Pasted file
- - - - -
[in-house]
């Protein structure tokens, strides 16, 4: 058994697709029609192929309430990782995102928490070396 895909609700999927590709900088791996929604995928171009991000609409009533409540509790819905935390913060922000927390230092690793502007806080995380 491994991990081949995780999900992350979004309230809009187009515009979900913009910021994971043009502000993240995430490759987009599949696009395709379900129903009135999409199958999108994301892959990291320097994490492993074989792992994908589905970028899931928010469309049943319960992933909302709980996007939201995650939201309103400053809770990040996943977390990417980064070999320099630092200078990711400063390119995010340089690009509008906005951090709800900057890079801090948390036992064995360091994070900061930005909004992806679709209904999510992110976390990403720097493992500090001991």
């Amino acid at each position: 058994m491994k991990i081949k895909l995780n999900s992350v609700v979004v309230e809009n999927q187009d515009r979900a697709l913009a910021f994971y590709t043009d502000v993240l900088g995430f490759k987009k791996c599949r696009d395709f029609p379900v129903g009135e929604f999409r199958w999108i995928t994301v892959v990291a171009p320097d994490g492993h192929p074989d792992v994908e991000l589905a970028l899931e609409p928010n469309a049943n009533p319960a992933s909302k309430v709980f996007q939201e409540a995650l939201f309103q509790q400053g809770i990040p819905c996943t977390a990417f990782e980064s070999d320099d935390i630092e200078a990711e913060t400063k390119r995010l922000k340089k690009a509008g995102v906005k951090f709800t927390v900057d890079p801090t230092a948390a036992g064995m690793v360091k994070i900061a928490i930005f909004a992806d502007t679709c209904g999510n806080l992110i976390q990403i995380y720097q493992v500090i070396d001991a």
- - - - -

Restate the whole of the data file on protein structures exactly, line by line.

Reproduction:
[in-house]
């Protein structure tokens, strides 16, 4: 058994697709029609192929309430990782995102928490070396 895909609700999927590709900088791996929604995928171009991000609409009533409540509790819905935390913060922000927390230092690793502007806080995380 491994991990081949995780999900992350979004309230809009187009515009979900913009910021994971043009502000993240995430490759987009599949696009395709379900129903009135999409199958999108994301892959990291320097994490492993074989792992994908589905970028899931928010469309049943319960992933909302709980996007939201995650939201309103400053809770990040996943977390990417980064070999320099630092200078990711400063390119995010340089690009509008906005951090709800900057890079801090948390036992064995360091994070900061930005909004992806679709209904999510992110976390990403720097493992500090001991």
């Amino acid at each position: 058994m491994k991990i081949k895909l995780n999900s992350v609700v979004v309230e809009n999927q187009d515009r979900a697709l913009a910021f994971y590709t043009d502000v993240l900088g995430f490759k987009k791996c599949r696009d395709f029609p379900v129903g009135e929604f999409r199958w999108i995928t994301v892959v990291a171009p320097d994490g492993h192929p074989d792992v994908e991000l589905a970028l899931e609409p928010n469309a049943n009533p319960a992933s909302k309430v709980f996007q939201e409540a995650l939201f309103q509790q400053g809770i990040p819905c996943t977390a990417f990782e980064s070999d320099d935390i630092e200078a990711e913060t400063k390119r995010l922000k340089k690009a509008g995102v906005k951090f709800t927390v900057d890079p801090t230092a948390a036992g064995m690793v360091k994070i900061a928490i930005f909004a992806d502007t679709c209904g999510n806080l992110i976390q990403i995380y720097q493992v500090i070396d001991a």